The Worshipful Company of Turners

Supporting the Craft, City and Charity for over four hundred years


It is a huge honour to be elected Master of the Worshipful Company of Turners, the 353rd in a very long line going back to the year of our Charter in 1604. In case anyone is tempted to query the number, in the early days there were 67 Masters who served for 2 years, although since the mid-18th century good sense has mostly prevailed and the norm has been just a 1 year term.

When I first joined the Turners Company in 2012 it was to find out more about the City of London that I had been a part of as a banker for the best part of 30 years. Most of those were spent overseas in Europe and South America, making me sometimes feel like a foreigner in my own country. A particular trigger for me was being on the receiving end of various Lord Mayoral visits to some of those countries, and feeling how special it was to represent such unparalleled tradition as the City brings with it. It has been a real pleasure since then to have the opportunity to visit magnificent livery halls and make some contribution towards maintaining that tradition in the present day.

But a little research into my own family history revealed more of a connection to the City and the livery than I could ever have suspected. My surname Luson derives from the older version spelled Leveson, and some helpful research by a cousin revealed that a traceable ancestor Sir Thomas Leveson was a Sheriff of the City in 1535, only an early death the following year depriving him of the opportunity to rise higher. However, his youngest son Thomas, from whom I am descended, was son-in-law to Sir John Gresham of Titsey, Kent, who was himself Lord Mayor in 1547 and who of course left us a rather familiar street and college in his name.

Fast-forward a few centuries and I find a second cousin who became a Lady liveryman Grocer in 1964, but I can firmly say that I am the first Turner among the Leveson/Lusons, and very proud to become Master of such a wonderful Company. My introduction came through the late Roger George, a charming man and golfing friend who discerned in me a taste for everything that our livery holds dear – ceremony, charity, craft, and above all good company. I will always be grateful to him and miss him very much.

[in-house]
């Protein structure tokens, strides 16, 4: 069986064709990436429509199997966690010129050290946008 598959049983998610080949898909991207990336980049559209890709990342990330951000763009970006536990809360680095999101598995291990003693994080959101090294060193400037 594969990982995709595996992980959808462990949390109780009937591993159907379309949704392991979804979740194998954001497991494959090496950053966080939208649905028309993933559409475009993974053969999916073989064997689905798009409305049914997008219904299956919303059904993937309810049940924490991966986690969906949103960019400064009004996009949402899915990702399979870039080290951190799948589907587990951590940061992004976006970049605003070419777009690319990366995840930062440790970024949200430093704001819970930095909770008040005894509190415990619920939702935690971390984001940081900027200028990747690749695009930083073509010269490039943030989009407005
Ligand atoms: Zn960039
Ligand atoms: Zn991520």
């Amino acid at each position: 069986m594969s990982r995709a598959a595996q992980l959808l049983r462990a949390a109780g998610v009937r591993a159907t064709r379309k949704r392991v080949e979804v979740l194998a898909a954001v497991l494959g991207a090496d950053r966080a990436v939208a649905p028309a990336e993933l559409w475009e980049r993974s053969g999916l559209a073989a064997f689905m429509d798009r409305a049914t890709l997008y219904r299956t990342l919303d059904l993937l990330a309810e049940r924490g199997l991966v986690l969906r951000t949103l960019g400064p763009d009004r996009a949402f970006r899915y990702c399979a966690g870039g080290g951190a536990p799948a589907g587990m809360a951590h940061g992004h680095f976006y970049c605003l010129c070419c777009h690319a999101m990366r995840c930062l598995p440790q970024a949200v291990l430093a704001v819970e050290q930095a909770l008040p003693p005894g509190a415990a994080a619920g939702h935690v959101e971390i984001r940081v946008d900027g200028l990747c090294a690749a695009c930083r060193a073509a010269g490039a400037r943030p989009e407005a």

Our livery has had its ups and downs over the years. 200 years ago the Company was already over 200 years old, yet had diminished to just 24 members; today we are over 240, the craft is in good shape and our charity is busy and generous. Only recently we were floored by Covid and lockdown, and today inflation has come back to make the cost of living a misery; yet we survive. Indeed we do much more than survive, we busily run competitions and exhibitions, we support the craft at all levels, and we continue to enjoy each other’s company at a wide range of formal and informal events.

There is no doubt in my mind that this is entirely due to the phenomenal work and commitment of many past and present liverymen Turners, who represent the embodiment of what a members’ organisation should be. To each as they find the time to juggle family and work commitments, but the joy for me of being a Turner is to have had the pleasure to meet and know many of you, and alongside you to do my bit for the Company. I encourage all readers of this article to reflect on what they too might be able to do.

As I take the Chair, it is impossible not to reflect also on the contribution made by so many Past Masters, and in this light I must thank the outgoing Master, Matthew Gaved, for leading the Company so effectively over the past year. Not only has he been able to bring to fruition the Yeoman programme that he has personally developed over recent years, but he continued to design, edit and produce The Turner magazine for a 10th year, showing the professionalism in both endeavours that is his hallmark. I trust that we can continue to count on his support for many years to come.

The Turners Company is of course just one among 110 livery companies that exist in the City today; ancient but forward-looking, perhaps not ‘Great’ in the livery sense of the word, but proud of what we are, what we do, and what we mean to each other. I very much look forward to serving the Company to the best of my ability over the coming year.

Nigel A J H Luson
Master 2023-24

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